Brule River Cliffs
Photo by U.S. Forest Service
Located on the south shore of the Brule River, Brule River Cliffs contains a series of shaded, north-facing cliffs and talus slopes -- a dolomitic outcropping of the Saunders Formation -- with mosses, liverworts, and ferns as prominent members of the cliff flora. The 10-meter-high cliffs and associated ravines are cold, wet, and shaded which is prime habitat for two rare fern species. The cliffs also support many other ferns such as walking, bulblet, oak, common polypody, and long beech fern.
A rich northern mesic forest covers the slopes above and below the cliffs containing both deciduous and coniferous trees. Dominant species include sugar maple, yellow birch, paper birch, white cedar, and aspen. Dense shrub thickets occur at the outcrop base with mountain maple especially prevalent.
Characteristic understory plants include wild sarsaparilla, big-leaved aster, yellow-blue bead-lilies, and blue cohosh. Birds include winter wren, eastern phoebe, rough-winged swallow, eastern pewee, and ovenbird. Brule River Cliffs are owned by the USDA Forest Service and were designated a State Natural Area in 1996.
Very few State Natural Areas have public facilities, but nearly all are open for a variety of recreational activities as indicated below. Generally, there are no picnic areas, restrooms, or other developments. Parking lots or designated parking areas are noted on individual SNA pages and maps. Trails, if present, are typically undesignated footpaths. If a developed trail is present, it will normally be noted on the SNA map located under the Map tab. A compass and topographic map or a GPS unit are useful tools for exploring larger, isolated SNAs.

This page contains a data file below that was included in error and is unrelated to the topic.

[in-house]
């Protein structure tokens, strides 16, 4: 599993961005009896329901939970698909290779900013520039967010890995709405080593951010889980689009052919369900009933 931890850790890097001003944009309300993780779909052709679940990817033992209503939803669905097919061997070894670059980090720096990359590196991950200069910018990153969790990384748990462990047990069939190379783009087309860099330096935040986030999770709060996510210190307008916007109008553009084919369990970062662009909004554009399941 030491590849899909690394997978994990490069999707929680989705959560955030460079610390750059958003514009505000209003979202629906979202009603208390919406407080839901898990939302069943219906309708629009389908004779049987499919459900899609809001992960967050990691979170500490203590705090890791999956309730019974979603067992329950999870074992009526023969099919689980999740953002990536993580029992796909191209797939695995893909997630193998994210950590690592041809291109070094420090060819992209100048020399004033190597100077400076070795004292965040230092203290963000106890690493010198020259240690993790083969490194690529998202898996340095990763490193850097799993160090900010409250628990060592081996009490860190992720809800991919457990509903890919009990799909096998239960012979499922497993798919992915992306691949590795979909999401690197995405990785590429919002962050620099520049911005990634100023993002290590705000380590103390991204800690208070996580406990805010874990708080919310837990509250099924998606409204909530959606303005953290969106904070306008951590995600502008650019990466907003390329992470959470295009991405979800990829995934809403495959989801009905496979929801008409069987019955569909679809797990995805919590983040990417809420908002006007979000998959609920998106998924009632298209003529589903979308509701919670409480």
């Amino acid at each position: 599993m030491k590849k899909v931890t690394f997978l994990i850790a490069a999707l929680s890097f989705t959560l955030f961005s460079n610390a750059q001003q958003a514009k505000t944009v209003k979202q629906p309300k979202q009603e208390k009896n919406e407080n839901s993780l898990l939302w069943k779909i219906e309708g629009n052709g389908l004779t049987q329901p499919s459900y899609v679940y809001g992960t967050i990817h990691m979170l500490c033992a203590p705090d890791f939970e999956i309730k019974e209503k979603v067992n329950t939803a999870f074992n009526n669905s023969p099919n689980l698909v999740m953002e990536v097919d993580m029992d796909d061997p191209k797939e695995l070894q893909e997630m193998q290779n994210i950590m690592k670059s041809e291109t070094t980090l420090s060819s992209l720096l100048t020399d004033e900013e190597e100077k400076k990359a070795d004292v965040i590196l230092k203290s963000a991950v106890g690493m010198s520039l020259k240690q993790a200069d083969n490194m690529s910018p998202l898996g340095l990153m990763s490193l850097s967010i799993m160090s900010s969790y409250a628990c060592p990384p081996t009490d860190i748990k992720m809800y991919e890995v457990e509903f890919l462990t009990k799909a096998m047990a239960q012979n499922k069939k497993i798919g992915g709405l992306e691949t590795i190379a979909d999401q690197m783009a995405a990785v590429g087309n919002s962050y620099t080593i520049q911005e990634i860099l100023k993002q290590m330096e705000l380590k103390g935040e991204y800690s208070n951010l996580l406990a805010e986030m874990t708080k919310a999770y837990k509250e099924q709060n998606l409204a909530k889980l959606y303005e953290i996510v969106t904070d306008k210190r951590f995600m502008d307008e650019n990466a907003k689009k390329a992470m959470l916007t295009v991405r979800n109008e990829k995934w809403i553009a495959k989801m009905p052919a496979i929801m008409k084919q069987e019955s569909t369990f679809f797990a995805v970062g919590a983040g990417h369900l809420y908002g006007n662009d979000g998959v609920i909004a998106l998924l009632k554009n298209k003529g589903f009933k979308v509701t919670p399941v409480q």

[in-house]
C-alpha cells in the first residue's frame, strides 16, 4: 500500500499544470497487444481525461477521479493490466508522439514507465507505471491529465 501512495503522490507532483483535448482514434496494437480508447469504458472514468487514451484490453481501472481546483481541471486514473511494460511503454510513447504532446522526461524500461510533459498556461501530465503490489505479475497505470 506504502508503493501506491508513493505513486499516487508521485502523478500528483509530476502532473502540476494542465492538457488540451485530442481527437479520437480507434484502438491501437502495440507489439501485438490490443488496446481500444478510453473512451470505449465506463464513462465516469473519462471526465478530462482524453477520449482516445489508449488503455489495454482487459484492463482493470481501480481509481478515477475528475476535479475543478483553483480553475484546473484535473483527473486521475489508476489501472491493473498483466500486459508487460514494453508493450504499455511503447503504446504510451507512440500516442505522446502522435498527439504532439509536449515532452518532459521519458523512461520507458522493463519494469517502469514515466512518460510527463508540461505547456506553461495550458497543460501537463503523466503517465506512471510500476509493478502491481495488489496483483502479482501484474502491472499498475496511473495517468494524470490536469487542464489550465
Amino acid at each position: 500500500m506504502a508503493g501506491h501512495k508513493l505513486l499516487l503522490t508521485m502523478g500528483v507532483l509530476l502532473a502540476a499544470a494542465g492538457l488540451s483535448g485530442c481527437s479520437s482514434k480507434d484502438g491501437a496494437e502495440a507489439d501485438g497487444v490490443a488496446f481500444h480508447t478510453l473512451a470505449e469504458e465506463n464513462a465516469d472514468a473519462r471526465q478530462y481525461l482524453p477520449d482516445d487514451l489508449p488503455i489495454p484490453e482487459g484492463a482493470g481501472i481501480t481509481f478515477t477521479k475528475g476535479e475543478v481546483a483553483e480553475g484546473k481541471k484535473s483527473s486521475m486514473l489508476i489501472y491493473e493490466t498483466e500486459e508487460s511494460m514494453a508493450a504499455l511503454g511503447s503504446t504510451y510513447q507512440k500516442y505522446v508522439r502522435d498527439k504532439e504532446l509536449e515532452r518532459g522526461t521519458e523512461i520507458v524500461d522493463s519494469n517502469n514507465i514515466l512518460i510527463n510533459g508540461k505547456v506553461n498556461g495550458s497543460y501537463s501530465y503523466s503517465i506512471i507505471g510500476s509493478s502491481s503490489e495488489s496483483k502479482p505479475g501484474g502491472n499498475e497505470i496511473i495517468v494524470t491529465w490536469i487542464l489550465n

The good majority of SNAs are isolated and have few or no facilities. Some SNAs have vehicle access lanes or parking lots, but their accessibility may vary depending on weather conditions. Parking lots and lanes are not plowed during winter. Hiking trails may be nonexistent or consist of undeveloped footpaths. A GPS unit or compass and a detailed topographic map are useful tools for exploring larger SNAs.
Entrance fees: For non-DNR-owned SNAs, we are unaware of any vehicle or admission fees. However, please contact the landowner for more information.
Hunting and trapping
Other allowable activities such as - but not limited to camping, geocaching and bicycling are determined by the landowner. Please contact them directly or visit their websites for details.
Within Chequamegon-Nicolet National Forest, Florence County. T41N-R16E, Sections 19, 20, 29, 30. 318 acres.
From the intersection of Dream Lake Road and State Highway 70 in Tipler, go east on 70 for 3.5 miles, then north on FR 2152 (Daumitz Road) about 7 miles to the south bank of the Brule River. Walk east about 0.75 miles across abandoned farm fields to the west end of the cliffs.
The DNR's state natural areas program is comprised of lands owned by the state, private conservation organizations, municipalities, other governmental agencies, educational institutions, and private individuals. While the majority of SNAs are open to the public, access may vary according to individual ownership policies. Public use restrictions may apply due to public safety, or to protect endangered or threatened species or unique natural features. Lands may be temporarily closed due to specific management activities.
Users are encouraged to contact the landowner for more specific details. The data shown on these maps have been obtained from various sources, and are of varying age, reliability, and resolution. The data may contain errors or omissions and should not be interpreted as a legal representation of legal ownership boundaries. To create your custom map where you can zoom to a specific location, please use the DNR's Mapping Application.
Brule River Cliffs is owned by: US Forest Service